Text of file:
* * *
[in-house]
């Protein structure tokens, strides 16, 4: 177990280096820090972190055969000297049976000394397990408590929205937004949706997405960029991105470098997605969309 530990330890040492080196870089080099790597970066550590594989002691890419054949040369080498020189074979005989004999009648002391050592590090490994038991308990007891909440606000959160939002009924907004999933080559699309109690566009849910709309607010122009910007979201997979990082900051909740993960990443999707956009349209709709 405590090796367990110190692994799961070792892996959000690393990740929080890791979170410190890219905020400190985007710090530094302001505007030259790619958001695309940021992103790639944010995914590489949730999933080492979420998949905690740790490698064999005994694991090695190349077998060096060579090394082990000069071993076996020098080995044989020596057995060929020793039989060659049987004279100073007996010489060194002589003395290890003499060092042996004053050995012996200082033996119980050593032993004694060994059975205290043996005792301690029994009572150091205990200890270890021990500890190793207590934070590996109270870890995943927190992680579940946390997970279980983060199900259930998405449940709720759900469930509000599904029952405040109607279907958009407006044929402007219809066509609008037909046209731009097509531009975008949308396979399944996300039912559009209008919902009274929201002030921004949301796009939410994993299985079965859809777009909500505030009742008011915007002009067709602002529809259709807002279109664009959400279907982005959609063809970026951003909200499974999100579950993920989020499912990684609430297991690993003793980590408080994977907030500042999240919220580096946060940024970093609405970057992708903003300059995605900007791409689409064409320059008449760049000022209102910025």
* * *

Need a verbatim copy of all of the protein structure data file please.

[in-house]
């Protein structure tokens, strides 16, 4: 177990280096820090972190055969000297049976000394397990408590929205937004949706997405960029991105470098997605969309 530990330890040492080196870089080099790597970066550590594989002691890419054949040369080498020189074979005989004999009648002391050592590090490994038991308990007891909440606000959160939002009924907004999933080559699309109690566009849910709309607010122009910007979201997979990082900051909740993960990443999707956009349209709709 405590090796367990110190692994799961070792892996959000690393990740929080890791979170410190890219905020400190985007710090530094302001505007030259790619958001695309940021992103790639944010995914590489949730999933080492979420998949905690740790490698064999005994694991090695190349077998060096060579090394082990000069071993076996020098080995044989020596057995060929020793039989060659049987004279100073007996010489060194002589003395290890003499060092042996004053050995012996200082033996119980050593032993004694060994059975205290043996005792301690029994009572150091205990200890270890021990500890190793207590934070590996109270870890995943927190992680579940946390997970279980983060199900259930998405449940709720759900469930509000599904029952405040109607279907958009407006044929402007219809066509609008037909046209731009097509531009975008949308396979399944996300039912559009209008919902009274929201002030921004949301796009939410994993299985079965859809777009909500505030009742008011915007002009067709602002529809259709807002279109664009959400279907982005959609063809970026951003909200499974999100579950993920989020499912990684609430297991690993003793980590408080994977907030500042999240919220580096946060940024970093609405970057992708903003300059995605900007791409689409064409320059008449760049000022209102910025």